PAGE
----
BBC reporter Sha Lei reveals the grim reality of reporting news in China

BBC journalist Sha Lei was forced to leave China after nine years in the country under threat from the Chinese Communist Party authorities in connection with his reporting on the treatment of ethnic Uighurs in Xinjiang. He recently published an article about his experiences in China. He said he is the latest foreign journalist to leave.

According to the Central News Agency, Sha Lei published a first-person article on the BBC website on April 2 titled “The Grim Reality of Reporting in China That Forced Me to Leave,” saying that his experience is the latest example of foreign media pulling out of China in recent years, and is part of the Chinese Communist Party’s global war on ideas and information.

In the article, Sha Lei said that when his family packed up and rushed to the airport, plainclothes Chinese police officers were watching outside their home, then followed them to the airport, trailing them all the way to the check-in area.

As is usual with the CCP, the article said, until the last minute the CCP propaganda machine was trying to deny that Sha Lei faced any risks in China, while at the same time the CCP’s practices made those risks very obvious.

After his departure, the Chinese Foreign Ministry and the CCP-controlled media continued to attack him, claiming that his reporting on Xinjiang had angered the Chinese people, a claim that is unlikely to be true because “the vast majority of Chinese people could not see any of our reports.

Sha Lei goes on to recall that he arrived in China to begin his work in 2012, the same year that the current president, Xi Jinping, took office as general secretary of the Communist Party’s Central Committee, the most powerful position in China. He writes that Xi Jinping used China’s rigid political system to tighten his grip on almost all levels of society; now that Xi has been in power for nearly a decade with an unlimited term, the media has become a representative battleground under his rule.

Sha Lei refers to the Communist Party’s “Document No. 9”, which targets “Western values” in the struggle (i.e., the “seven no-talk” ban on universities talking about universal values such as press freedom and human rights). He argues that the BBC’s experience shows that foreign media reports that expose the truth about Xinjiang, question the CCP’s handling of the epidemic and the origins of the virus, or speak out against China’s (CCP) authoritarian rule in Hong Kong have undoubtedly been targeted.

He writes that as foreign journalism’s space in China tightens, the Communist Party is investing in a foreign media strategy to take advantage of free and open media platforms overseas, allowing “war wolf” diplomats to tweet wildly against foreign reporting while banning their own citizens from using the same foreign platforms. Researchers at the International Cyber Policy Centre of the Australian Strategic Policy Institute, a think tank, have produced a report documenting This intensive, synchronized cross-platform strategy.

In this vein, my departure can be seen as a small part of an emerging, highly asymmetrical war of thought control,” writes Sha Lei. …reduced access to China’s pipeline will undermine our ability to understand what is actually happening in China, while China uses the institutional power of a free media to undermine democratic debate elsewhere.”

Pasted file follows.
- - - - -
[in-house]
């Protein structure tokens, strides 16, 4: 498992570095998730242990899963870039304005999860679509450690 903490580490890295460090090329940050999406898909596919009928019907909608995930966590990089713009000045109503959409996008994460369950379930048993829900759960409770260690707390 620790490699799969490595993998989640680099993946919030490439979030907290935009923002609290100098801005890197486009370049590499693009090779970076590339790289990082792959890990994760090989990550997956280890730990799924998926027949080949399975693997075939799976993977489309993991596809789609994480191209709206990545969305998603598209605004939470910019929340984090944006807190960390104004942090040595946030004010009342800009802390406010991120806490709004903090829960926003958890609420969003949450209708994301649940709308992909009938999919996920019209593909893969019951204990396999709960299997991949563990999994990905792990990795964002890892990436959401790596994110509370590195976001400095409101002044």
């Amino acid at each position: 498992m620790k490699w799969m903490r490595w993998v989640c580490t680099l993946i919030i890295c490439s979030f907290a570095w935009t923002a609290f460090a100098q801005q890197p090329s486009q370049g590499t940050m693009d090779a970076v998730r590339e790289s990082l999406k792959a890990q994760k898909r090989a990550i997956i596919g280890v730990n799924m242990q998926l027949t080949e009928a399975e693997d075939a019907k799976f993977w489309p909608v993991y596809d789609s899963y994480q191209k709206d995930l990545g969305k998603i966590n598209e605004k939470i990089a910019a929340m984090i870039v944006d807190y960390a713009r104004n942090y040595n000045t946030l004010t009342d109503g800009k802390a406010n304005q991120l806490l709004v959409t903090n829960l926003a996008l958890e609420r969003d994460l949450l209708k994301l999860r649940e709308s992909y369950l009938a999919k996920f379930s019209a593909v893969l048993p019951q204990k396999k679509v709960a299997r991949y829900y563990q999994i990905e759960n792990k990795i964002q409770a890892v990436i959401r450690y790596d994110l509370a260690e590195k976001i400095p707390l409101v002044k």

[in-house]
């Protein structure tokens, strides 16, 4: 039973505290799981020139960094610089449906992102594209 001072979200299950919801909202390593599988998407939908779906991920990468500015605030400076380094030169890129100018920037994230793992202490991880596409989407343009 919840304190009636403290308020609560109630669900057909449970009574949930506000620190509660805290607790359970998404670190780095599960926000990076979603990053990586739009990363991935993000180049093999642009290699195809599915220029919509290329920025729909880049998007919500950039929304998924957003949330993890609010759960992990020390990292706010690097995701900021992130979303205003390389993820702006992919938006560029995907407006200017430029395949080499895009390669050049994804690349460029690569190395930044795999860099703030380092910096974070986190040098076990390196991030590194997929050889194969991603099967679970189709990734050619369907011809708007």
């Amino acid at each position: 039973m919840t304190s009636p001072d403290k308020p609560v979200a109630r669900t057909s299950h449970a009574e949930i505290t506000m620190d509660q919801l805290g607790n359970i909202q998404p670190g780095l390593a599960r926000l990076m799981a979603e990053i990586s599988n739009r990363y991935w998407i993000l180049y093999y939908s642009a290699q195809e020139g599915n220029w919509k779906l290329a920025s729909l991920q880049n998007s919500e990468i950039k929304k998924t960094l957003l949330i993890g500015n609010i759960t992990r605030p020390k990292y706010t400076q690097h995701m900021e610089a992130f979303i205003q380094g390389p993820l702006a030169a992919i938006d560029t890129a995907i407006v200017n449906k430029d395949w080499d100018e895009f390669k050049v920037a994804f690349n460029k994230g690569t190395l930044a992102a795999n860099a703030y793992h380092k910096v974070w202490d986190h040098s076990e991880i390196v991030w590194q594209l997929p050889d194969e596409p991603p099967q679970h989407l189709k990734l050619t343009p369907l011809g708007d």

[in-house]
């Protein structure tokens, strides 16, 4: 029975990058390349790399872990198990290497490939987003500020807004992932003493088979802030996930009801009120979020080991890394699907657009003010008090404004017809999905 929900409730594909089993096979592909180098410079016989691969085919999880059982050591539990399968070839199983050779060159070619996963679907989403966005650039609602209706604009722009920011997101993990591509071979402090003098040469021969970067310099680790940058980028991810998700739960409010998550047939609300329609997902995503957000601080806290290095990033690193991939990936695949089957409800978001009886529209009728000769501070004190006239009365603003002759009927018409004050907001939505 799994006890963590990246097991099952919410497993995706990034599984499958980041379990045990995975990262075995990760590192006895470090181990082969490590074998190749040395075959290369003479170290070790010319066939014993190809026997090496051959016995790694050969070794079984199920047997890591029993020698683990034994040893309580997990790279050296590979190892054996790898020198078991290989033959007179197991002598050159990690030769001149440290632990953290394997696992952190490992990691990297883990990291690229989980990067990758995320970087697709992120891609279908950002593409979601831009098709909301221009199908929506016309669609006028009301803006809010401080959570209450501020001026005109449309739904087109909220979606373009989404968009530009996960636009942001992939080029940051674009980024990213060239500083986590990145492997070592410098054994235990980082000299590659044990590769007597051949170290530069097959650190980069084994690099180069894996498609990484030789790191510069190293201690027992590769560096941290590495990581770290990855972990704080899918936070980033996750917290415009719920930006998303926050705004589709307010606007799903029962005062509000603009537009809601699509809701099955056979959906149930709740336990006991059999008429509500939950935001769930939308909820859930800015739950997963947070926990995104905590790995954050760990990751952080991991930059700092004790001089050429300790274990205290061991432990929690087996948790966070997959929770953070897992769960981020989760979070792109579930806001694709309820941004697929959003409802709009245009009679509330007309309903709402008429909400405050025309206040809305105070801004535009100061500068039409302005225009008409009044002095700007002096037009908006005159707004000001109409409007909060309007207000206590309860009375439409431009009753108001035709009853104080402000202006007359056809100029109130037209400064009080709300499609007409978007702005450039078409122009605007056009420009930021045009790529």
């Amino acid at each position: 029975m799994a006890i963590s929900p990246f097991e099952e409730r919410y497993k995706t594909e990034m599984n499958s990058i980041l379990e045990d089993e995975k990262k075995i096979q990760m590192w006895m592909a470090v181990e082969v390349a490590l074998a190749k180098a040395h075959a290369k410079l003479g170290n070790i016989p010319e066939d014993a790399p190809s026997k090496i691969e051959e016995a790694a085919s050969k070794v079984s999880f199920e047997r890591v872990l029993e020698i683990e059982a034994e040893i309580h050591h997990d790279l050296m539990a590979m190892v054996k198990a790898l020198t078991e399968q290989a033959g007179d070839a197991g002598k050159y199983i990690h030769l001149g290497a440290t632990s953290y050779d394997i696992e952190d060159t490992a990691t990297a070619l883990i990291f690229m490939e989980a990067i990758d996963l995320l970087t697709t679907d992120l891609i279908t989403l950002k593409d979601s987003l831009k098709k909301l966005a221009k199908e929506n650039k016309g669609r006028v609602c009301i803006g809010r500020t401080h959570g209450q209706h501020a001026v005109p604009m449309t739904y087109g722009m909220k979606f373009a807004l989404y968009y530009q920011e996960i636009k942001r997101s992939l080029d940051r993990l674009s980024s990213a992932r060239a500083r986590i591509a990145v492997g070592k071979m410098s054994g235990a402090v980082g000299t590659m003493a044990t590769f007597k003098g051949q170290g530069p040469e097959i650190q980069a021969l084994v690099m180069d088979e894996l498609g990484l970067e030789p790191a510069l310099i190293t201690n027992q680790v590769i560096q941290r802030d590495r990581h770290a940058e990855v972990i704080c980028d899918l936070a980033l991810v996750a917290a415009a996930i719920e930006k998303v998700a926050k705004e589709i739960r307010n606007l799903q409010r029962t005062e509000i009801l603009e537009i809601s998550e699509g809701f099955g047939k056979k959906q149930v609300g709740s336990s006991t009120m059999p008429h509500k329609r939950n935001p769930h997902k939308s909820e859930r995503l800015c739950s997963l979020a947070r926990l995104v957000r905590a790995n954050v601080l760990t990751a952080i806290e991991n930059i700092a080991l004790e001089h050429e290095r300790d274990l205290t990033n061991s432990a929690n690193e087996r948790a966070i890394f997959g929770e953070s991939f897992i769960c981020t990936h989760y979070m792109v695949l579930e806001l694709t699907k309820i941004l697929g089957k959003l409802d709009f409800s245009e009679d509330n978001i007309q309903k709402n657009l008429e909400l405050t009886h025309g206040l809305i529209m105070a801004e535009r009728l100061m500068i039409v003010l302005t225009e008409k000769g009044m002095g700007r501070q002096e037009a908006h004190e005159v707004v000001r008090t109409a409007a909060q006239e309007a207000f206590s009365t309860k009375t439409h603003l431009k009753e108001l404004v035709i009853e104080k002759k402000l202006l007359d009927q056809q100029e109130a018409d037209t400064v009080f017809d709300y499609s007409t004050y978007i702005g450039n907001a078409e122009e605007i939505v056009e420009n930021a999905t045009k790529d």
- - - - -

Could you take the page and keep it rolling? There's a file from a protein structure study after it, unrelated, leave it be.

But Sha Lei believes there is still a glimmer of hope, for example, that many of the revelations about the reality of Xinjiang in recent years have been based on internal Communist Party documents and propaganda reports of its own.

“A modern, digital superpower cannot help but leave its footprint on the Internet, and the important reporting campaign to expose those footprints will continue far and wide,” he said. He and a growing number of foreign journalists will be covering China news from Taipei or other cities.

Sha Lei concluded by noting that there are still some brave and determined foreign journalists in China who are still committed to reporting the news, and a few prominent Chinese citizens who have taken great risks to find ways around censorship to tell the story of their country, such as the citizen journalists who are now paying the price for much of what the world knows about Wuhan before the city was closed.

Sha Lei wrote, “We should not forget that the people who continue to face the greatest risk for telling the truth in this new global battle of ideas are Chinese citizens.”

Sha Lei, who has reportedly been repeatedly pressured by the Chinese Communist authorities for his reporting on the CCP’s human rights abuses and other content, was reassigned from Beijing to Taiwan with his wife, Yvonne Murray, on March 31. Sha Lei’s wife is the resident China correspondent for Irish public broadcaster RTE. The Ministry of Foreign Affairs of the Republic of China said on April 1 that Sha Lei had arrived in Taiwan and was now in quarantine against the epidemic.

According to European foreign affairs chief Josep Borrell, Sha Lei’s fate is the latest example of the Chinese Communist Party’s expulsion of at least 18 journalists last year, as the authorities continue to harass and obstruct the work of foreign journalists in China.

In a statement, Josep Borrell said, “The EU has repeatedly expressed its concerns to the Chinese Communist authorities about the excessive work restrictions placed on foreign journalists and the harassment to which they are subjected.”

The British Foreign Office said it was deeply concerned about the lack of media freedom and the deteriorating media environment in China and would continue to discuss the issue with Beijing.